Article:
US8578516B2 - Insulating product and method - Google Patents

Insulating product and method Download PDF

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Publication number
US8578516B2
US8578516B2 US12/982,253 US98225310A US8578516B2 US 8578516 B2 US8578516 B2 US 8578516B2 US 98225310 A US98225310 A US 98225310A US 8578516 B2 US8578516 B2 US 8578516B2
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baffles
creating
inner
insulating
corners
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US12/982,253
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US20110094004A1 (en
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Yick Lap Li
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Yick Lap Li
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Priority to US12/182,655 priority Critical patent/US20100024701A1/en
Application filed by Yick Lap Li filed Critical Yick Lap Li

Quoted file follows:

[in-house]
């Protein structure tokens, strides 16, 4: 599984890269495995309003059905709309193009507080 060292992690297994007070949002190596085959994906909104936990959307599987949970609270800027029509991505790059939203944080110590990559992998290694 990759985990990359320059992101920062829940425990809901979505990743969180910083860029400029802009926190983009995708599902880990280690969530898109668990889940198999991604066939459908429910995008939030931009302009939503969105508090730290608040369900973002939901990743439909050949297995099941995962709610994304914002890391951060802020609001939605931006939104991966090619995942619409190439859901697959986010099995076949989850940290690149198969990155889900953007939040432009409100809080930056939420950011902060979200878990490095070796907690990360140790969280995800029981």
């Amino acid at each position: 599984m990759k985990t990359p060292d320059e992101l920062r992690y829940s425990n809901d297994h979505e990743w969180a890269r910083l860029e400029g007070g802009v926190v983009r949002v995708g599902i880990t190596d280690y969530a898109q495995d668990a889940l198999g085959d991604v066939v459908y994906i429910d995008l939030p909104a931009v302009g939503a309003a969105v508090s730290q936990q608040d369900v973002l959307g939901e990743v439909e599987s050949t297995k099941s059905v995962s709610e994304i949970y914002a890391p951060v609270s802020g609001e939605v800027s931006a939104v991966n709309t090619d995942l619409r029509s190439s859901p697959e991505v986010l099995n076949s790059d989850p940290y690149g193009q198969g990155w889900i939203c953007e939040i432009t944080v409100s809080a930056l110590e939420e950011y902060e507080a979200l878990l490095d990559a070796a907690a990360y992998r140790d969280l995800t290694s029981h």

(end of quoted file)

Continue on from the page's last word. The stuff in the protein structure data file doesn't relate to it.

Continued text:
Priority to US12/982,253 priority patent/US8578516B2/en
Priority claimed from CN201110112676.6A external-priority patent/CN102529199B/en
Publication of US20110094004A1 publication Critical patent/US20110094004A1/en
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    • AHUMAN NECESSITIES
    • A47FURNITURE; DOMESTIC ARTICLES OR APPLIANCES; COFFEE MILLS; SPICE MILLS; SUCTION CLEANERS IN GENERAL
    • A47GHOUSEHOLD OR TABLE EQUIPMENT
    • A47G9/00Bed-covers; Counterpanes; Travelling rugs; Sleeping rugs; Sleeping bags; Pillows
    • A47G9/02Bed linen; Blankets; Counterpanes
    • AHUMAN NECESSITIES